This blog is in our series of coaching reflections, where we pick an experience while working with a client in public speaking, keynote talks, TED-Like talks, presentation skills, executive communication, storytelling, content framing and/or executive presence. 

Background: Head of a division of a global company has been invited to give a talk at a a leadership event with their top 100 leaders. (Insert any company name here – these events happen weekly!)  We were charged with supporting him in preparing the talk.

Situation: We were in the process of debating content and then the outline. At the middle a coaching call I said, “This would be a good place for your call to action .”

The client responded without hesitation.

“Nope, I’m not going to invite them to do anything. That’s not this kind of talk.”

I react: “hmmmm.”

I then thought hard about it: no call to action? Leaders are not information waiters. They are LEADERS. They lead people to action. Period.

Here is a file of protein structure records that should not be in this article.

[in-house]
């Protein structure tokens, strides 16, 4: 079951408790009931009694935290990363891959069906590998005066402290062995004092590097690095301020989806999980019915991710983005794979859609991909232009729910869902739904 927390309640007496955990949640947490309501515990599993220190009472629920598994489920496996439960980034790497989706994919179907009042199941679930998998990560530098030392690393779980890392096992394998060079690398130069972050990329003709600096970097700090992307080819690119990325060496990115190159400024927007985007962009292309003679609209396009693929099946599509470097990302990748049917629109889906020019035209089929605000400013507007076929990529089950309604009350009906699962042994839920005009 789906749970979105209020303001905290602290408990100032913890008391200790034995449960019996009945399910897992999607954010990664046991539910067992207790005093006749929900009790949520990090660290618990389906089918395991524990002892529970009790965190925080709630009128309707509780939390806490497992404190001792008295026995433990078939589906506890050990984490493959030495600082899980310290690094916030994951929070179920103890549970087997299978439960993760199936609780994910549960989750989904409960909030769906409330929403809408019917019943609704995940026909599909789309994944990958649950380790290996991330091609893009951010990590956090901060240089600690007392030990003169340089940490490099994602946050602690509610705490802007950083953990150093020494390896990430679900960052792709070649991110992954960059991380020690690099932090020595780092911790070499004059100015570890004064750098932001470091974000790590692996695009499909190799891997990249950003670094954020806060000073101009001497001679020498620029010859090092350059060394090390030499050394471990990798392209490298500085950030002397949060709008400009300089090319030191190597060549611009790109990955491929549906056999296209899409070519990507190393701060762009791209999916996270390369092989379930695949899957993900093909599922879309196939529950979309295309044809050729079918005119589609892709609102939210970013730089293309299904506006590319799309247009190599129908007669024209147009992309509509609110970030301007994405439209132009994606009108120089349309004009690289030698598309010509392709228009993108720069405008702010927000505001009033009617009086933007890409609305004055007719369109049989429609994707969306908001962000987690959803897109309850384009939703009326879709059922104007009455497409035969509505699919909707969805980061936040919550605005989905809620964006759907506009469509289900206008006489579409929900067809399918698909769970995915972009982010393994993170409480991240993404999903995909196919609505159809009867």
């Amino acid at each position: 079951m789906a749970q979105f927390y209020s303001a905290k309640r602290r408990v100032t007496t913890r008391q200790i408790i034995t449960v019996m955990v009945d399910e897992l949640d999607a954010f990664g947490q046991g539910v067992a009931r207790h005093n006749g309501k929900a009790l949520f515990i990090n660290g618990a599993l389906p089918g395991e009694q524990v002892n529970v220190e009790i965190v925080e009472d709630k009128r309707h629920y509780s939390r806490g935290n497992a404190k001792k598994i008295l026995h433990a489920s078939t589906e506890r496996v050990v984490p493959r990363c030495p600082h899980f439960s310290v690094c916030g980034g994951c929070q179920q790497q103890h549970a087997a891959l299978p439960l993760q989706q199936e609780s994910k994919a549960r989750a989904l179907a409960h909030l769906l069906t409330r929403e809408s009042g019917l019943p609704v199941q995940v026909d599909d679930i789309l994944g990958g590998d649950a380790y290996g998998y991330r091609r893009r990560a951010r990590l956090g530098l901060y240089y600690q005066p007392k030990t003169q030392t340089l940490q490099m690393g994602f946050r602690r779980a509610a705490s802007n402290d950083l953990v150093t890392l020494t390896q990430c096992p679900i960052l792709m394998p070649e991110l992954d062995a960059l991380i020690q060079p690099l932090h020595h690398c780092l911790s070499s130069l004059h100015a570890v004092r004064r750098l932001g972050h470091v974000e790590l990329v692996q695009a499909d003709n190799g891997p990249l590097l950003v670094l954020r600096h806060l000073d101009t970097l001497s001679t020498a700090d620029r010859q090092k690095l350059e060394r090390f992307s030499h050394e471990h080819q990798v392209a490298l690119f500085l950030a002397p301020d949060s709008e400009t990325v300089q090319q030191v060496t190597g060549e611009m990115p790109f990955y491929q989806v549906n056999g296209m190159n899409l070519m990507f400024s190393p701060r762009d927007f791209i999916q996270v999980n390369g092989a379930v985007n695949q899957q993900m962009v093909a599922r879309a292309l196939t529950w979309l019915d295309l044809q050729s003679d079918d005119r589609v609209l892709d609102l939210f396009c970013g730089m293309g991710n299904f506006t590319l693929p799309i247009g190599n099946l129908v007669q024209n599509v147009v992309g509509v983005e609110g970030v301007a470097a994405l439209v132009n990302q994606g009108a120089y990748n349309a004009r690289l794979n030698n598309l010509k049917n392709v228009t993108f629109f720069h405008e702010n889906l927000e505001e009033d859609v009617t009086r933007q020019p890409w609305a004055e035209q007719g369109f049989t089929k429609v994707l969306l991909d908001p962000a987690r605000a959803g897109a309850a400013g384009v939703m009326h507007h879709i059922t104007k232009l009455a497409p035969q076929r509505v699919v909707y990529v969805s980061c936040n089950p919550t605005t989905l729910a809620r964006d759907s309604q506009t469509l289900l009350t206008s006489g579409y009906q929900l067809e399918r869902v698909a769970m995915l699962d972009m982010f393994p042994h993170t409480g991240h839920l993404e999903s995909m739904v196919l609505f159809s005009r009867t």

About ten minutes later, the baton was passed back to me for any closing thoughts.

I said, “I want you to revisit your call to action. What could something even simple be- that you’d ask them to do? Believe, learn, be aware, change a mindset, or even DO something.”

He quietly agreed to think about it.

When we met with him a week later, we proposed some unexpected calls to action that were fun and highly engaging. He could see himself in the audience delivering them and the “shape” of the action gave him some confidence.

Check back in a month or so to see what really stuck in the talk. There is debate about the ask – but no longer debate that an ask should be made.

Reflection: His gut reaction concerned me. The purpose of communication is to move an audience to do something. To help a cause. To advance knowledge. To change a belief. To be entertained. To improve behavior. To be persuaded.

Audiences are humans, not objects. They have emotions that want to be inspired.  Leaders need people to take action on their visions. But you have to ask.

The ask: I invite you to think about your ask / question / invitation first when you begin your communication planning.

Or: “What do you want the audience to do with this information when you are done delivering it? And when you are done, ask them to take that action.”

See,  just like I did there.  Now, go ask.

About the author

Leave a Reply